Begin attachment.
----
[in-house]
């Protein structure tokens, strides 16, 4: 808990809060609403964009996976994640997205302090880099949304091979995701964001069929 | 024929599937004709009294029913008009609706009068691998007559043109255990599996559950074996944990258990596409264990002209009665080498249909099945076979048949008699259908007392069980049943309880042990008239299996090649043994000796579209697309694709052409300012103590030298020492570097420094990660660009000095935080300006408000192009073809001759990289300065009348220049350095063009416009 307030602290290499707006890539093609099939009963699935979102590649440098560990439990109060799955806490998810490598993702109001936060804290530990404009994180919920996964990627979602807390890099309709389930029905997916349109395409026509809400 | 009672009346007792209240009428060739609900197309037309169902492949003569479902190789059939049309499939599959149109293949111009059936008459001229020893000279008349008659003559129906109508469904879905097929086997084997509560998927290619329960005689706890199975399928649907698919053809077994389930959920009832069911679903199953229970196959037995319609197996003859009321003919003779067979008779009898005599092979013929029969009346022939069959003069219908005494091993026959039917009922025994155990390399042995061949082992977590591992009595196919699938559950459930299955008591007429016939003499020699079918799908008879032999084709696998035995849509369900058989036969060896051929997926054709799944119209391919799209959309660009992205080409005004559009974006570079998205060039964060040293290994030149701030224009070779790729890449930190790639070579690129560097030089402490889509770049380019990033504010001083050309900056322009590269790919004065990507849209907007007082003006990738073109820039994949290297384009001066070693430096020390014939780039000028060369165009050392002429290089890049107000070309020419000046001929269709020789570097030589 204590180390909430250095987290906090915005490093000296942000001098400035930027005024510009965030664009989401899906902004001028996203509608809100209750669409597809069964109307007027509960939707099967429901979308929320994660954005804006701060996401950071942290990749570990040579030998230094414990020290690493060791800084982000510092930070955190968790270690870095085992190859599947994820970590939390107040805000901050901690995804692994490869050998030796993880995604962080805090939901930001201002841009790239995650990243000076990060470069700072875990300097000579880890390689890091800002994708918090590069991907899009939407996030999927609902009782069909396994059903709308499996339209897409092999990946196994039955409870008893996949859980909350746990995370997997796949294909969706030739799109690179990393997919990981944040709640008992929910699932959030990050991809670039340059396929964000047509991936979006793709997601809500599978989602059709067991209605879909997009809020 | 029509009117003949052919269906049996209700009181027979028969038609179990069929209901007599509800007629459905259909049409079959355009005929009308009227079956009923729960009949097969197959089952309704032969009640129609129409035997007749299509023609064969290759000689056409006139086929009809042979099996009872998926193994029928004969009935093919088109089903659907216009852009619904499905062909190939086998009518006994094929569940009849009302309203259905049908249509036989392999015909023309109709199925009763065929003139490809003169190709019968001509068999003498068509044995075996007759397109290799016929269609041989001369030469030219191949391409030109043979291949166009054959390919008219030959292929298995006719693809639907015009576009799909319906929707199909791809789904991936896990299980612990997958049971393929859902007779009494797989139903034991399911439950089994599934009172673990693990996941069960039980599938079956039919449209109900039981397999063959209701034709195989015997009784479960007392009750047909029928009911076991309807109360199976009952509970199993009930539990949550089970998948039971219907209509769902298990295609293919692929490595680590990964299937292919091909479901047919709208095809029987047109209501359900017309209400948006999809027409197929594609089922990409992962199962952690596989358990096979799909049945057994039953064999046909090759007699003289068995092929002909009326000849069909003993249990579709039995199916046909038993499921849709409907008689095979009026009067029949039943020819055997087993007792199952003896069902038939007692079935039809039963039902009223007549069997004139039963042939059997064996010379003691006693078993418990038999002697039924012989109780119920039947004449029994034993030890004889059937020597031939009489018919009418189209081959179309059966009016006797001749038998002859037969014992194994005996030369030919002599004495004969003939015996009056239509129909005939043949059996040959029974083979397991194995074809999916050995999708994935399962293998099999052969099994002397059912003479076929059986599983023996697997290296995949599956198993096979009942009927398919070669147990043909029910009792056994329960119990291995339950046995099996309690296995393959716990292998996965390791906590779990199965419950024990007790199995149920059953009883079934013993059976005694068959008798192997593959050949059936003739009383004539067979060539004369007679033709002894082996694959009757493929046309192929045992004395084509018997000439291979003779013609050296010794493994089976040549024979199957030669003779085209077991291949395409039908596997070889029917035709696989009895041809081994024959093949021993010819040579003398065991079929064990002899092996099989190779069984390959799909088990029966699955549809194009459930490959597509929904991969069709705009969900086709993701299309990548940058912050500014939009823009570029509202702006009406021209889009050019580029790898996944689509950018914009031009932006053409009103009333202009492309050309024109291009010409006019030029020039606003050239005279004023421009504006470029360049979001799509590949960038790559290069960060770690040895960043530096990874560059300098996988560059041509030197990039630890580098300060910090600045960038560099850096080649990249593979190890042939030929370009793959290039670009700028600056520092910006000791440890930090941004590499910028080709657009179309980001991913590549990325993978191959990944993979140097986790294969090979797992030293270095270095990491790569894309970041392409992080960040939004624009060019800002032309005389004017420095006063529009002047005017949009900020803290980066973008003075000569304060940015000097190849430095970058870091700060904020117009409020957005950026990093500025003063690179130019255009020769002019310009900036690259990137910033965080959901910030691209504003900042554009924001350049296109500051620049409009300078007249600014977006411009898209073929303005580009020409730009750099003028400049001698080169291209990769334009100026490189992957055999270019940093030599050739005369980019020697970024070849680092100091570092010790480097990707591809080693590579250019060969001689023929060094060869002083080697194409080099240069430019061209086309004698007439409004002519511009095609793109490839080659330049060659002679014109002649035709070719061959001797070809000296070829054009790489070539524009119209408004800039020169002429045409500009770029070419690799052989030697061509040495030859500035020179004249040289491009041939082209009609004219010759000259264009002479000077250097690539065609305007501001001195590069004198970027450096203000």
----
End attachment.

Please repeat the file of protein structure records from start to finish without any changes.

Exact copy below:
[in-house]
């Protein structure tokens, strides 16, 4: 808990809060609403964009996976994640997205302090880099949304091979995701964001069929 | 024929599937004709009294029913008009609706009068691998007559043109255990599996559950074996944990258990596409264990002209009665080498249909099945076979048949008699259908007392069980049943309880042990008239299996090649043994000796579209697309694709052409300012103590030298020492570097420094990660660009000095935080300006408000192009073809001759990289300065009348220049350095063009416009 307030602290290499707006890539093609099939009963699935979102590649440098560990439990109060799955806490998810490598993702109001936060804290530990404009994180919920996964990627979602807390890099309709389930029905997916349109395409026509809400 | 009672009346007792209240009428060739609900197309037309169902492949003569479902190789059939049309499939599959149109293949111009059936008459001229020893000279008349008659003559129906109508469904879905097929086997084997509560998927290619329960005689706890199975399928649907698919053809077994389930959920009832069911679903199953229970196959037995319609197996003859009321003919003779067979008779009898005599092979013929029969009346022939069959003069219908005494091993026959039917009922025994155990390399042995061949082992977590591992009595196919699938559950459930299955008591007429016939003499020699079918799908008879032999084709696998035995849509369900058989036969060896051929997926054709799944119209391919799209959309660009992205080409005004559009974006570079998205060039964060040293290994030149701030224009070779790729890449930190790639070579690129560097030089402490889509770049380019990033504010001083050309900056322009590269790919004065990507849209907007007082003006990738073109820039994949290297384009001066070693430096020390014939780039000028060369165009050392002429290089890049107000070309020419000046001929269709020789570097030589 204590180390909430250095987290906090915005490093000296942000001098400035930027005024510009965030664009989401899906902004001028996203509608809100209750669409597809069964109307007027509960939707099967429901979308929320994660954005804006701060996401950071942290990749570990040579030998230094414990020290690493060791800084982000510092930070955190968790270690870095085992190859599947994820970590939390107040805000901050901690995804692994490869050998030796993880995604962080805090939901930001201002841009790239995650990243000076990060470069700072875990300097000579880890390689890091800002994708918090590069991907899009939407996030999927609902009782069909396994059903709308499996339209897409092999990946196994039955409870008893996949859980909350746990995370997997796949294909969706030739799109690179990393997919990981944040709640008992929910699932959030990050991809670039340059396929964000047509991936979006793709997601809500599978989602059709067991209605879909997009809020 | 029509009117003949052919269906049996209700009181027979028969038609179990069929209901007599509800007629459905259909049409079959355009005929009308009227079956009923729960009949097969197959089952309704032969009640129609129409035997007749299509023609064969290759000689056409006139086929009809042979099996009872998926193994029928004969009935093919088109089903659907216009852009619904499905062909190939086998009518006994094929569940009849009302309203259905049908249509036989392999015909023309109709199925009763065929003139490809003169190709019968001509068999003498068509044995075996007759397109290799016929269609041989001369030469030219191949391409030109043979291949166009054959390919008219030959292929298995006719693809639907015009576009799909319906929707199909791809789904991936896990299980612990997958049971393929859902007779009494797989139903034991399911439950089994599934009172673990693990996941069960039980599938079956039919449209109900039981397999063959209701034709195989015997009784479960007392009750047909029928009911076991309807109360199976009952509970199993009930539990949550089970998948039971219907209509769902298990295609293919692929490595680590990964299937292919091909479901047919709208095809029987047109209501359900017309209400948006999809027409197929594609089922990409992962199962952690596989358990096979799909049945057994039953064999046909090759007699003289068995092929002909009326000849069909003993249990579709039995199916046909038993499921849709409907008689095979009026009067029949039943020819055997087993007792199952003896069902038939007692079935039809039963039902009223007549069997004139039963042939059997064996010379003691006693078993418990038999002697039924012989109780119920039947004449029994034993030890004889059937020597031939009489018919009418189209081959179309059966009016006797001749038998002859037969014992194994005996030369030919002599004495004969003939015996009056239509129909005939043949059996040959029974083979397991194995074809999916050995999708994935399962293998099999052969099994002397059912003479076929059986599983023996697997290296995949599956198993096979009942009927398919070669147990043909029910009792056994329960119990291995339950046995099996309690296995393959716990292998996965390791906590779990199965419950024990007790199995149920059953009883079934013993059976005694068959008798192997593959050949059936003739009383004539067979060539004369007679033709002894082996694959009757493929046309192929045992004395084509018997000439291979003779013609050296010794493994089976040549024979199957030669003779085209077991291949395409039908596997070889029917035709696989009895041809081994024959093949021993010819040579003398065991079929064990002899092996099989190779069984390959799909088990029966699955549809194009459930490959597509929904991969069709705009969900086709993701299309990548940058912050500014939009823009570029509202702006009406021209889009050019580029790898996944689509950018914009031009932006053409009103009333202009492309050309024109291009010409006019030029020039606003050239005279004023421009504006470029360049979001799509590949960038790559290069960060770690040895960043530096990874560059300098996988560059041509030197990039630890580098300060910090600045960038560099850096080649990249593979190890042939030929370009793959290039670009700028600056520092910006000791440890930090941004590499910028080709657009179309980001991913590549990325993978191959990944993979140097986790294969090979797992030293270095270095990491790569894309970041392409992080960040939004624009060019800002032309005389004017420095006063529009002047005017949009900020803290980066973008003075000569304060940015000097190849430095970058870091700060904020117009409020957005950026990093500025003063690179130019255009020769002019310009900036690259990137910033965080959901910030691209504003900042554009924001350049296109500051620049409009300078007249600014977006411009898209073929303005580009020409730009750099003028400049001698080169291209990769334009100026490189992957055999270019940093030599050739005369980019020697970024070849680092100091570092010790480097990707591809080693590579250019060969001689023929060094060869002083080697194409080099240069430019061209086309004698007439409004002519511009095609793109490839080659330049060659002679014109002649035709070719061959001797070809000296070829054009790489070539524009119209408004800039020169002429045409500009770029070419690799052989030697061509040495030859500035020179004249040289491009041939082209009609004219010759000259264009002479000077250097690539065609305007501001001195590069004198970027450096203000």